The Aesthetic Dimension in Tecola W. Hagos. By Teodros Kiros

October 9th, 2011 Print Print Email Email

Tecola Hagos is a prominent Ethiopian intellectual with an enviable synthetic mind. He has written several substantial articles on our website and has an exceptional gift for unique book reviews—set apart for their depth and width as well as his rare generosity of spirit and analytic acuity.

His books are at home with ancient Greek philosophy, show a mastery of world history, and he is on the top of his field in Law. His writing is splendidly rich with the knowledge of Ethiopian history, which is communicated through his fluent mastery of English and many other languages. Tecola is, simply speaking, an iconic figure and a national treasure to his beloved Ethiopia.

Tecola is not only a conceptual intellectual of considerable praise; he is also a gifted visual artist. The aesthetic dimension looms large in Tecola’s ongoing love of the arts, including poetry and, most visibly, his brilliant painting.

The Ethiopian (Oil on Canvas, 8’x5’, 1970), produced in 1969-70, is an extraordinary contribution to Ethiopian visual culture. The work is visually striking and conceptually challenging. Framed in lush colors generously dispersed on the surface of the canvas, a fierce, proud, handsome Ethiopian male is shown carrying a gun, with his back facing the glorious rocks of Lalibela, the stelae of the historic Axum, and the gigantic castle of Facildas of the Facilidas of the 17th century.

The Ethiopian presents a hero conscious of his importance in the founding of Ethiopian history. He stands tall, his elegant legs resting on Ethiopian soil, proudly exhibiting his Ethiopianity to the cruel world, which once attempted to colonize his motherland. He is fiercely positioned like Achilles, the Athenian hero before him, to die for his country and preserve Ethiopia’s territory.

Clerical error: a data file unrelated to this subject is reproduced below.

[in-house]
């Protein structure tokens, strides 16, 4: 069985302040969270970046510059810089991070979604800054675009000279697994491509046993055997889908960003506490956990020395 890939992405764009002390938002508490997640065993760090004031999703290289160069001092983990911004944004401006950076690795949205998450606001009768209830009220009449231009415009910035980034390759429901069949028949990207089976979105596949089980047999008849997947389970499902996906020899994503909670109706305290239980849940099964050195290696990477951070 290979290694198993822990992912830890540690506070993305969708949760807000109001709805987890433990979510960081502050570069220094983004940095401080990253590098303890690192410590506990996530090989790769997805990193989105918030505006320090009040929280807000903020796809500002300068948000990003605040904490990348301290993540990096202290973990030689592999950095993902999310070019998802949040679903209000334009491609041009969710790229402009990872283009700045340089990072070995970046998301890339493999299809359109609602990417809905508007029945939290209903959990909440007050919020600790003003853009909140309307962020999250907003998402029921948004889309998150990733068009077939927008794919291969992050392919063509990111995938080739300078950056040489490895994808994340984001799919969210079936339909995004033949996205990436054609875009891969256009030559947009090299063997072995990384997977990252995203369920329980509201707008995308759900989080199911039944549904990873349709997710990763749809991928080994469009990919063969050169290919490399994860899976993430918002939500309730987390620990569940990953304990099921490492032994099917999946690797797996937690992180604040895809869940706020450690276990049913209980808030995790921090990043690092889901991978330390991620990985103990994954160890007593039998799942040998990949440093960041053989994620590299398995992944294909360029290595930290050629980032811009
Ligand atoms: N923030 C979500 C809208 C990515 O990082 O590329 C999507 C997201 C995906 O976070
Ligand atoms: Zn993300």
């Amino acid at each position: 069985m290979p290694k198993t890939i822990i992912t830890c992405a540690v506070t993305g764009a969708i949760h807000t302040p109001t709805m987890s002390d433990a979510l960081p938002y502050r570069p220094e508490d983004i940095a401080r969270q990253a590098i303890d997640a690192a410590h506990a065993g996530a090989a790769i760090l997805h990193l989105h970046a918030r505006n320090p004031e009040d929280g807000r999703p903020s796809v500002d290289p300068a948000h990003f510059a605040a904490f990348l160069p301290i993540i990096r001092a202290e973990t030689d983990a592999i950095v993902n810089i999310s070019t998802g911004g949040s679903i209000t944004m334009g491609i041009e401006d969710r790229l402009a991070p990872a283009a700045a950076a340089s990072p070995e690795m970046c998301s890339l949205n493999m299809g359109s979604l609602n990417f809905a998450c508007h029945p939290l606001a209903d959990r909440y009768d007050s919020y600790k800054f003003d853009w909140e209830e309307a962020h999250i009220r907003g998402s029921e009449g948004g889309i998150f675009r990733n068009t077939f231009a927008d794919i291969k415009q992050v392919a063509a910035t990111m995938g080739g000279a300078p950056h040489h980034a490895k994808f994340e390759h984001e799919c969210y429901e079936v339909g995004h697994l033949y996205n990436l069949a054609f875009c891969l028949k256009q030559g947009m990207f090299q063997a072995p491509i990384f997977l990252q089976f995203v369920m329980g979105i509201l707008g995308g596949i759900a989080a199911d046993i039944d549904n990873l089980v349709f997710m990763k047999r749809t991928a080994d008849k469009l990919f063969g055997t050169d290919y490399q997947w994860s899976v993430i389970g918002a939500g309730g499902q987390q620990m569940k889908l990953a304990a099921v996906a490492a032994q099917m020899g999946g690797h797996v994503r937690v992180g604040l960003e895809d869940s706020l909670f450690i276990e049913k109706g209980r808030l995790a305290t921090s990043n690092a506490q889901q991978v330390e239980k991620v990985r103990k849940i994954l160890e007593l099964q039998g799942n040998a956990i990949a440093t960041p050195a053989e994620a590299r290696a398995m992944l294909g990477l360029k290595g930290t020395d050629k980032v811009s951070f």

The Ethiopian is a masterful, visual documentation of Ethiopian history cast in a Beautiful composite of carefully chosen colors—the portrait of a classical Ethiopian personality. Tecola has given us is a national treasure that we must cherish and hang in our living rooms as a symbol of our rich history.

As Tecola put it: “The Ethiopian must, above all, remind us that our Ethiopian history of art is made poorer by the adoption and imitation of so called “modern art” by most of our young artists without first having built solid foundation with the depiction and narration of our history” (Tecola W. Hagos, October 2003, p, 2).

Like The Ethiopian, Tecola himself is an embodiment of a fierce, courageous and highly intelligent mind. He is pride to us all. Tecola himself is that Ethiopian who rejects mediocrity and advocates excellence, hard work and truth.

The Ethiopian, Grandfather (1974), The Allegory of the Artist (1971), and Self Portrait with Sun Glasses (1970) all share common aesthetic motives. They are profoundly and originally Ethiopian, meaningful, and communicative of core Ethiopian values. Their themes are transformative of the human spirit, pleasurable, and deeply autonomous. These historic paintings are organized by what Tecola calls “Basic Principles”, which he demands from great art (Tecola, p. 9, 2003).

I share Tecola’s grief when he movingly writes in a forthcoming book:

“I have several good reasons for being critical of the Editors of Callaloo: Special Issue: Ethiopia, Literature, Art and Culture. I am very critical of the project and its execution by Dagmawi Woubshet and his co-editors as a lowly manipulative schematic process of group interest, and also for casting Ethiopia and Ethiopians as if lost and searching for an identity. I cannot fathom how anyone can presume to write a comprehensive exposé on the arts and culture of Ethiopia without ever interviewing Master Artist Afework Tekle [Fig. 8: Total Liberation of Africa] who is renowned for his masterful works around the world, or Prof Getatchew Haile, the great scholar on Ethiopia’s literature from ancient through the medieval period to our own era, and a MacArthur Genius Award winner at that, and the many other gifted Ethiopian artists and writers living in Addis Ababa or elsewhere in the World.”

Teodros Kiros
Professor of Philosophy and English (Liberal Arts)
Berklee College of Music

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